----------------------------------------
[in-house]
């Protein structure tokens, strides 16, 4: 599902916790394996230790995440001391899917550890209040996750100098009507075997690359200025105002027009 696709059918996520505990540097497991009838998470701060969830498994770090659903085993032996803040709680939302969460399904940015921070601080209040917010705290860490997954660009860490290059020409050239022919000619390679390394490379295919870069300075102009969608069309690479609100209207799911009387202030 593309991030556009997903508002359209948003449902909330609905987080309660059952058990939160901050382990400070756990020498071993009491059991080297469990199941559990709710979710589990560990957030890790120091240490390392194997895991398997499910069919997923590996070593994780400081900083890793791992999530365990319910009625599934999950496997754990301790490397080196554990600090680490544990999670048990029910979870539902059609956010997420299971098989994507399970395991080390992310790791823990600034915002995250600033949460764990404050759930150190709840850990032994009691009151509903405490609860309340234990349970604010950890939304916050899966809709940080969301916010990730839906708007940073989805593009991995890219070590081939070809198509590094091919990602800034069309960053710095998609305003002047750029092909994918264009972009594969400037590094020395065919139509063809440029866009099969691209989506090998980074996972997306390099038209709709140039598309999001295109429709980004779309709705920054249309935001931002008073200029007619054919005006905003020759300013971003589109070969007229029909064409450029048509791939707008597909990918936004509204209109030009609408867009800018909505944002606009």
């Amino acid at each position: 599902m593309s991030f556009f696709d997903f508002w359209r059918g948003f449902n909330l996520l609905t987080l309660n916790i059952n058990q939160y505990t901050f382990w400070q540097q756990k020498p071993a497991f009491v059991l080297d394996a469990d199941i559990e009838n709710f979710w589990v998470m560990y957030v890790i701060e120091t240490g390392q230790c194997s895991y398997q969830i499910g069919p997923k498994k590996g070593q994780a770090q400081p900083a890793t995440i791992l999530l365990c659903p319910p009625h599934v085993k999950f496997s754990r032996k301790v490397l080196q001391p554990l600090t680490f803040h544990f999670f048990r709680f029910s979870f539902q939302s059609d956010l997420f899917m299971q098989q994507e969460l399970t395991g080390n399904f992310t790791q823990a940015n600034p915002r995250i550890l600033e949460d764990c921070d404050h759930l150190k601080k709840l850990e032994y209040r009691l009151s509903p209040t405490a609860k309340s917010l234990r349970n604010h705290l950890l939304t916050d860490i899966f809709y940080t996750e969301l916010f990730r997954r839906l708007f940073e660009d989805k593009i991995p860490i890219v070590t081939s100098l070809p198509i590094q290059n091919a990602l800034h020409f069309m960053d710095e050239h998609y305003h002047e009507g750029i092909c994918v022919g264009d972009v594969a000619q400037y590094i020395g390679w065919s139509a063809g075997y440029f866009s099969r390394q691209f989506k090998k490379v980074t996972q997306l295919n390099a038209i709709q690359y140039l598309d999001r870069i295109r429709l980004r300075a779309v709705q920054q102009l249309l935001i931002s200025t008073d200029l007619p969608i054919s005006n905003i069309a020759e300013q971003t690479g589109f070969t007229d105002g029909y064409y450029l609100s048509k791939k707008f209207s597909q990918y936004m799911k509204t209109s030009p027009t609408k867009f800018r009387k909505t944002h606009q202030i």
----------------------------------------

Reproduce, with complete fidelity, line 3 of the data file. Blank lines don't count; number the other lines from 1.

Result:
């Amino acid at each position: 599902m593309s991030f556009f696709d997903f508002w359209r059918g948003f449902n909330l996520l609905t987080l309660n916790i059952n058990q939160y505990t901050f382990w400070q540097q756990k020498p071993a497991f009491v059991l080297d394996a469990d199941i559990e009838n709710f979710w589990v998470m560990y957030v890790i701060e120091t240490g390392q230790c194997s895991y398997q969830i499910g069919p997923k498994k590996g070593q994780a770090q400081p900083a890793t995440i791992l999530l365990c659903p319910p009625h599934v085993k999950f496997s754990r032996k301790v490397l080196q001391p554990l600090t680490f803040h544990f999670f048990r709680f029910s979870f539902q939302s059609d956010l997420f899917m299971q098989q994507e969460l399970t395991g080390n399904f992310t790791q823990a940015n600034p915002r995250i550890l600033e949460d764990c921070d404050h759930l150190k601080k709840l850990e032994y209040r009691l009151s509903p209040t405490a609860k309340s917010l234990r349970n604010h705290l950890l939304t916050d860490i899966f809709y940080t996750e969301l916010f990730r997954r839906l708007f940073e660009d989805k593009i991995p860490i890219v070590t081939s100098l070809p198509i590094q290059n091919a990602l800034h020409f069309m960053d710095e050239h998609y305003h002047e009507g750029i092909c994918v022919g264009d972009v594969a000619q400037y590094i020395g390679w065919s139509a063809g075997y440029f866009s099969r390394q691209f989506k090998k490379v980074t996972q997306l295919n390099a038209i709709q690359y140039l598309d999001r870069i295109r429709l980004r300075a779309v709705q920054q102009l249309l935001i931002s200025t008073d200029l007619p969608i054919s005006n905003i069309a020759e300013q971003t690479g589109f070969t007229d105002g029909y064409y450029l609100s048509k791939k707008f209207s597909q990918y936004m799911k509204t209109s030009p027009t609408k867009f800018r009387k909505t944002h606009q202030i």